Recent public allegations of sexual misconduct by powerful Hollywood players, while not exactly surprising, have sparked an open conversation about gender equity in the media industry. There are far fewer women than men in decision-making roles in the media industry, and thus women are not given an equal voice in influencing the roles written for them and stories told about them. This isn’t just a Hollywood problem, women have unequal access to decision-making roles in the Canadian media industry as well. The question remains, how can policy change this?
What’s the problem?
As explained in a previous Unpacking Equity article, “inequity is caused by differences in access to opportunities”. Although equal numbers of women and men graduate from film and television programs, only 17% of film and TV directors in Canada are women. For racialized minority women the inequity is even greater: in 2014 not a single television or feature film project funded by Telefilm Canada or the Canadian Media Fund employed a racialized woman as a director.
Adding to this misery, or perhaps because of it, men receive more complex roles in TV and movies, and are more likely to report on news stories about politics and crime. Women are regularly portrayed as stereotypes in one-dimensional, supporting roles.
Subtle and overt discrimination has created a glass ceiling preventing women from obtaining decision-making positions in the media. By not including women in decision-making roles in media, we risk losing their stories and voices in the Canadian conversation, and perpetuating sexism in our cultural institutions.
Multiple government agencies work with the media system in Canada. The Canadian Radio-television and Telecommunications Commission (CRTC) regulates broadcasting in Canada, through the Broadcasting Act. This Act states that “The Canadian broadcasting system should … through its programming and the employment opportunities arising of its operations, serve the needs and interests, and reflect the circumstances and aspirations, of Canadian men, women and children, including equal rights, the linguistic duality and multicultural and multiracial nature of Canadian society”.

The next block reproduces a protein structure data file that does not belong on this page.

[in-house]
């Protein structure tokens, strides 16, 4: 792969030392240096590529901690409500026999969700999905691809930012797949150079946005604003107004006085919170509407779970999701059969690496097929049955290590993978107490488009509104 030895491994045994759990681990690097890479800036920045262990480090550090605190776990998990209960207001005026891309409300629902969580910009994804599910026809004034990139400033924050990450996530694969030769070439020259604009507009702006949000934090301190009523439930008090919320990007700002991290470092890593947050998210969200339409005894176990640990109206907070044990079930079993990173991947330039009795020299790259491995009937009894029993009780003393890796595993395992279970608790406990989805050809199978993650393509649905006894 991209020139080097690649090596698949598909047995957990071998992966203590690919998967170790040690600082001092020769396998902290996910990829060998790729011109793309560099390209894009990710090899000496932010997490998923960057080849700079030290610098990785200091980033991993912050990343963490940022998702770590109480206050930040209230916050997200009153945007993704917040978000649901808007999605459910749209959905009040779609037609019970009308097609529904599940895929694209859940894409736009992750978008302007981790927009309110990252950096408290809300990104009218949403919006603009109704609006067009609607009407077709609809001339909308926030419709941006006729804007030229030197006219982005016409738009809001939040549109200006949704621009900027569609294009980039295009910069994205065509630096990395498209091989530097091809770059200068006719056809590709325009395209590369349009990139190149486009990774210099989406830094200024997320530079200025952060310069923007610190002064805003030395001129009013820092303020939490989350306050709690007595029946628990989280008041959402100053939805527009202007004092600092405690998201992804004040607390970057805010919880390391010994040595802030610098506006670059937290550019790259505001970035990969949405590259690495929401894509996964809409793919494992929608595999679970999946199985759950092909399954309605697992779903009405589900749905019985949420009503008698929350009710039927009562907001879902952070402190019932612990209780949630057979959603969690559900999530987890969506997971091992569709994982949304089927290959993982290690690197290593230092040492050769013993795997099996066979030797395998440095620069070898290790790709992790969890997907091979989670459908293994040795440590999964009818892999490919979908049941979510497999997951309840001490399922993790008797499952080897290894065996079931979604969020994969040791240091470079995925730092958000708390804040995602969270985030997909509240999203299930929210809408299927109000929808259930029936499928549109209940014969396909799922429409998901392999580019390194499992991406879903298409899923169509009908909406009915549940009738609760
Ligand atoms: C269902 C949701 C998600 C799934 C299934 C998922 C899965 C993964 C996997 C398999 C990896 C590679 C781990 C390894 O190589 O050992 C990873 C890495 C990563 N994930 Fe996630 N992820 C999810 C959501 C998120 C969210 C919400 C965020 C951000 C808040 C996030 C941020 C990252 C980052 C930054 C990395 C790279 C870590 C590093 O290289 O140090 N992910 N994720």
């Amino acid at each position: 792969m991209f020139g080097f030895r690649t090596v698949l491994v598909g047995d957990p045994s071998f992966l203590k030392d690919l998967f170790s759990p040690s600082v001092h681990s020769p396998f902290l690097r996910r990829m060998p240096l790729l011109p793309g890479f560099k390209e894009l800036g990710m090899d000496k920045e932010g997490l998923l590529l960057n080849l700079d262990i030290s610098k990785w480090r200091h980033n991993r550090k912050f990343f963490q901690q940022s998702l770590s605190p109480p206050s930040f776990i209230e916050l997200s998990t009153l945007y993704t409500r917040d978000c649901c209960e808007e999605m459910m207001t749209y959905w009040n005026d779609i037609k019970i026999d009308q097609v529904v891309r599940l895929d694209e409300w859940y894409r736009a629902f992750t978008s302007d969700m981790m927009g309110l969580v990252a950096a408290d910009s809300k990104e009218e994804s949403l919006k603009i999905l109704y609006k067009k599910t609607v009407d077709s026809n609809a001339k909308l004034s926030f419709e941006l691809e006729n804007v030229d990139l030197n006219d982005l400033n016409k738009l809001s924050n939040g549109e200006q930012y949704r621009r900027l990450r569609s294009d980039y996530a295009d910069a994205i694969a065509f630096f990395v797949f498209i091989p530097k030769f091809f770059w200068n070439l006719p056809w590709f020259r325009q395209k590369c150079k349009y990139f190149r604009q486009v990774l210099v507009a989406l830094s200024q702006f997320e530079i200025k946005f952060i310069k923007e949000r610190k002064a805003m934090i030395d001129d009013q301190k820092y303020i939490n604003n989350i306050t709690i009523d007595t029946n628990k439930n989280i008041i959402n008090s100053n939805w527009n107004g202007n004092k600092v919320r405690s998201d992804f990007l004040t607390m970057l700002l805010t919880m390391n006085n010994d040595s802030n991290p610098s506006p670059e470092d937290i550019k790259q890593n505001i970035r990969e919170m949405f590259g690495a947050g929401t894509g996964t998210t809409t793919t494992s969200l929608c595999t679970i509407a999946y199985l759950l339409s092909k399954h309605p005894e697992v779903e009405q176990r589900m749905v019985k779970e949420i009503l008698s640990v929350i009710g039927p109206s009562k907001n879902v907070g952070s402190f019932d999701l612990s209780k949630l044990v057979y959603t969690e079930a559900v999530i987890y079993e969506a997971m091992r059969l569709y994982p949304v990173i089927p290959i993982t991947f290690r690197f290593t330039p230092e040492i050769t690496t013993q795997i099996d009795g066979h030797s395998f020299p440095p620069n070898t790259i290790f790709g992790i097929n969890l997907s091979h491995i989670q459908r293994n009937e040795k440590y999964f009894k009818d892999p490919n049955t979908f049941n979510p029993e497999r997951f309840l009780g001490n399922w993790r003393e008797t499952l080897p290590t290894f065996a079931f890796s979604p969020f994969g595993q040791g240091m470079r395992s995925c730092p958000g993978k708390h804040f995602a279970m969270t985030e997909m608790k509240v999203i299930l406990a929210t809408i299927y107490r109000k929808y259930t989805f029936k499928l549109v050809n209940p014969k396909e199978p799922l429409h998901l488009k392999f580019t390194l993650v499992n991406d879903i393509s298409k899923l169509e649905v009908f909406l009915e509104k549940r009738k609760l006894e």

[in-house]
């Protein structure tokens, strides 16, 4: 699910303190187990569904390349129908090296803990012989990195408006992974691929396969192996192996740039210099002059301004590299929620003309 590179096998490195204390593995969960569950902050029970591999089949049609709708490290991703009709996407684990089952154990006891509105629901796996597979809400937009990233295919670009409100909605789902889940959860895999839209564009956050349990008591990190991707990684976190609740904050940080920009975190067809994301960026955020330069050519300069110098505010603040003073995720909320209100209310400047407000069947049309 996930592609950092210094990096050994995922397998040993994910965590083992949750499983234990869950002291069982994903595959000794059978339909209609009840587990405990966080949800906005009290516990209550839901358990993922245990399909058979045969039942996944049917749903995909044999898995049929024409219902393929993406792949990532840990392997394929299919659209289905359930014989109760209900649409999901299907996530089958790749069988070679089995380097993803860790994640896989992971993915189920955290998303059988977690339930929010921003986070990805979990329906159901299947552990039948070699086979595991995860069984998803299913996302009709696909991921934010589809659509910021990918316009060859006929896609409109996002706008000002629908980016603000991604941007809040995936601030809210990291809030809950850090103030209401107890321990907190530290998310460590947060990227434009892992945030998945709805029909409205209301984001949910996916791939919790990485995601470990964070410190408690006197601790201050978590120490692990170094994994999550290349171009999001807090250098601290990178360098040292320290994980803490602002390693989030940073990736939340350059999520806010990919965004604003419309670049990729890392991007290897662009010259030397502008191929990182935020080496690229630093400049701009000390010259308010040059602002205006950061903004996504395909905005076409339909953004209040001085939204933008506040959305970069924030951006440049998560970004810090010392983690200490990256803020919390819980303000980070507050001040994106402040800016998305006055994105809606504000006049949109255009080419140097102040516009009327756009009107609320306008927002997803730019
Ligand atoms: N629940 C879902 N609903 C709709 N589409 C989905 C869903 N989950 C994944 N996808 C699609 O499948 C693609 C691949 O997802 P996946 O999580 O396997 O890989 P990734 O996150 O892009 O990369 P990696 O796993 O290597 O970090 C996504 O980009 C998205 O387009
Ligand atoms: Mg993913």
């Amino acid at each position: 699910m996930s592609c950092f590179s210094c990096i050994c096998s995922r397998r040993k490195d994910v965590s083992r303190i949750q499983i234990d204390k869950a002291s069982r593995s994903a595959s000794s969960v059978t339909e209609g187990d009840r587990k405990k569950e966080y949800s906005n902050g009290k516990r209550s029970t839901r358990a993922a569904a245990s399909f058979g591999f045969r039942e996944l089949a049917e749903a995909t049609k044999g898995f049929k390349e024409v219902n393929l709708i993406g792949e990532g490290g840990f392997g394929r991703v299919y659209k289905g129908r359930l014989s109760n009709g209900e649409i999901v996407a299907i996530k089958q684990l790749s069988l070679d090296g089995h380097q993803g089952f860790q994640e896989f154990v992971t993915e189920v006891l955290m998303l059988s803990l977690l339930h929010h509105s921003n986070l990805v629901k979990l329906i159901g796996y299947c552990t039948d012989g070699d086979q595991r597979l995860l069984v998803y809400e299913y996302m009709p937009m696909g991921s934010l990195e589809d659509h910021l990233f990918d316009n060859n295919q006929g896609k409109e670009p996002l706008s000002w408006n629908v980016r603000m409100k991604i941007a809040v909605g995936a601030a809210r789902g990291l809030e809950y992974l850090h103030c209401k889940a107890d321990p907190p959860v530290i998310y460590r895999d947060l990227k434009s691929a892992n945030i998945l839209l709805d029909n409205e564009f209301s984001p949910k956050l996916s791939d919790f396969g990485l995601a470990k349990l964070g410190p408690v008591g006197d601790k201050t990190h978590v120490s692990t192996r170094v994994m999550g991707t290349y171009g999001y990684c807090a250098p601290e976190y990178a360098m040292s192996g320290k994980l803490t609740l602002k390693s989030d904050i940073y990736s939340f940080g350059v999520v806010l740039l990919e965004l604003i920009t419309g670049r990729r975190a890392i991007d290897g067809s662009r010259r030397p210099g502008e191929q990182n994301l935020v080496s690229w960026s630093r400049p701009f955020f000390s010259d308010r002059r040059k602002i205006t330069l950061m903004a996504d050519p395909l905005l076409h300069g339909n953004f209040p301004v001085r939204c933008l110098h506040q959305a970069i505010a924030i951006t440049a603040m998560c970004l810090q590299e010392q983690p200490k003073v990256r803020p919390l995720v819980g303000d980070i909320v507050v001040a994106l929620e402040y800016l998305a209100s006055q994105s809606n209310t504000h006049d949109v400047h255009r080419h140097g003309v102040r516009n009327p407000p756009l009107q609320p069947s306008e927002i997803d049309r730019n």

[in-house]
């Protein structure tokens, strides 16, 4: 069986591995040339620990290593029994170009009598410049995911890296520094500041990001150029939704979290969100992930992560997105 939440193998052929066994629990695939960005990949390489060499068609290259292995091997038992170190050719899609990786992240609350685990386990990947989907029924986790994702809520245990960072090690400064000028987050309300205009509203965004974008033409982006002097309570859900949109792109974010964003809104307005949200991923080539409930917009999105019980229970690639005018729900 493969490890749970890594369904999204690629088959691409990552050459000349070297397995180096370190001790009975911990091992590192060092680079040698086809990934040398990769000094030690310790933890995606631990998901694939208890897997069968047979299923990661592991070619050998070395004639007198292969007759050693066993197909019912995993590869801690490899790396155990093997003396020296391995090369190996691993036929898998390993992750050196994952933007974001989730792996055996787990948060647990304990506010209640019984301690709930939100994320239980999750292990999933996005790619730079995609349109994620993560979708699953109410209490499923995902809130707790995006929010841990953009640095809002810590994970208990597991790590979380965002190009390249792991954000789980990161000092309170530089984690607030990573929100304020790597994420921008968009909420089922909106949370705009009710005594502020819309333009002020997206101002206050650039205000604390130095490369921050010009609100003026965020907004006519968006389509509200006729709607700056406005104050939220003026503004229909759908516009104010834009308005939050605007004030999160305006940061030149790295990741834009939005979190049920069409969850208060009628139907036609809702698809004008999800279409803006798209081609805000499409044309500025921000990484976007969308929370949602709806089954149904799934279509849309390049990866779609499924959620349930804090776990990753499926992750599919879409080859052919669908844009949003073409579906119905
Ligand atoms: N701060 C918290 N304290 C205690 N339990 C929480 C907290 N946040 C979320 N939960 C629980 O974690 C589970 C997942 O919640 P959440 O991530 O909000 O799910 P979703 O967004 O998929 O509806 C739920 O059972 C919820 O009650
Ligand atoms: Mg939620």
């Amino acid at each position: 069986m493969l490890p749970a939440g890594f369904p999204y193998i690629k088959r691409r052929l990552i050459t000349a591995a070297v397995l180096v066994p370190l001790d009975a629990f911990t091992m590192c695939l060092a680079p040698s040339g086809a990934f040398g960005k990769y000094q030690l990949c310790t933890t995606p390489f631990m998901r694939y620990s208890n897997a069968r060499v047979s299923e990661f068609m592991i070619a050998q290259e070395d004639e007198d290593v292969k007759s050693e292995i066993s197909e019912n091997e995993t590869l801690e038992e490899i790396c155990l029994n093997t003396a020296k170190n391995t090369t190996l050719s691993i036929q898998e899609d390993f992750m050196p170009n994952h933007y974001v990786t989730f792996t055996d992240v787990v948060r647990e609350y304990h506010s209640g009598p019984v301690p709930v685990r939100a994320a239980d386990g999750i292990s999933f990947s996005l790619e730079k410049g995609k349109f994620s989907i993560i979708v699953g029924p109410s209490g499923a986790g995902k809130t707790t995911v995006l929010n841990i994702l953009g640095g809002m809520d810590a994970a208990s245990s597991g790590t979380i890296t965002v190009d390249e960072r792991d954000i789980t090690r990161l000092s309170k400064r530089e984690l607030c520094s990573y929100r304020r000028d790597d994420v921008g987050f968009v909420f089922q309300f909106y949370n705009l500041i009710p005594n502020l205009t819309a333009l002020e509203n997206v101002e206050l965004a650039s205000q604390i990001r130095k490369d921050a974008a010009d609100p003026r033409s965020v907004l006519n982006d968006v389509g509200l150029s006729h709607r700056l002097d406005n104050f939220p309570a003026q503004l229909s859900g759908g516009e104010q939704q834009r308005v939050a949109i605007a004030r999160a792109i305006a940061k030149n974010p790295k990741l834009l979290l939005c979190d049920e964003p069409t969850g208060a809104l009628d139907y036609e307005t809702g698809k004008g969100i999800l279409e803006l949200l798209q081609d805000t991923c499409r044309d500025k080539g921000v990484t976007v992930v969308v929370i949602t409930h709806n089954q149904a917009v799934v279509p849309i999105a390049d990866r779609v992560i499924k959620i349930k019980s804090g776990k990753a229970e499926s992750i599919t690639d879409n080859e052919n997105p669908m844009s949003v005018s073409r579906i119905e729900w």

However, the CRTC does not regulate new media, including content distributed through mobile devices and the Internet, newspapers, or magazines. This is a gaping hole in the policy landscape, leaving these mediums without gender equity requirements.
In the film industry, the National Film Board of Canada (NFB) is “Canada’s public film producer and distributor”. The NFB, an agency of the Canadian Heritage Department, aims “to provide new perspectives on Canada” through films. TeleFilm Canada, a Crown Corporation, “[develops and promotes] the Canadian audiovisual industry”.
What’s happening now?
The CRTC does not appear to have a strong plan to improve gender equity. However, other government agencies have been more proactive in addressing gender inequity by setting tangible and achievable objectives for the industry. TeleFilm Canada aims to achieve gender parity in its production funding by 2020, and the NFB has introduced a goal to have half of all productions directed by women, and half of all production spending given to films directed by women. To address the additional barriers faced by racialized women, TeleFilm Canada has also begun work to ensure that their films “better [reflect] cultural diversity and Indigenous communities” and the NFB has committed to making space for “women of all backgrounds”, in addition to its Indigenous Action Plan.
Much of the movement towards improving gender equity in the larger Canadian media landscape has been led by advocates within the industry. For example, Advertising Standards Canada (ASC) administers the Gender Portrayal Guidelines and the Canadian Broadcast Standards Council (CBSC) administers the Canadian Association of Broadcasters’ Equitable Portrayal Code (2008). In the not-for-profit sector, Women in View and MediaSmarts are two organizations working to create change by raising awareness, monitoring the industry, and running programs to promote women in the industry.
What more can be done?
A 2017 study by the Canadian Media Producers Association suggests a number of solutions to improving gender equity in Canadian media. These include releasing more data related to gender, supporting diversity within gender, and inclusion initiatives. Creating a platform that outlines all resources for women in the media industry, similar to the Sundance Resource Map for Women Filmmakers, would also be a big step forward, in addition to including new media and newspapers in the Broadcasting Act.
Gender equity in the media is a complex, pervasive issue that won’t be dealt with quickly or easily. Keeping gender equity awareness high and creating pathways for women to reach decision-making positions in the media industry are big steps forward.
Rebecca Dyck is a 2nd year MPP student at the School of Public Policy and Governance. She holds a BES from the University of Waterloo and has completed internships with the Ontario Ministries of Economic Development and Innovation and Advanced Education and Skills Development. Her daily reads include the iPolitics Morning Brief and LaineyGossip. Rebecca is currently on exchange in Berlin, Germany studying at the Hertie School of Governance.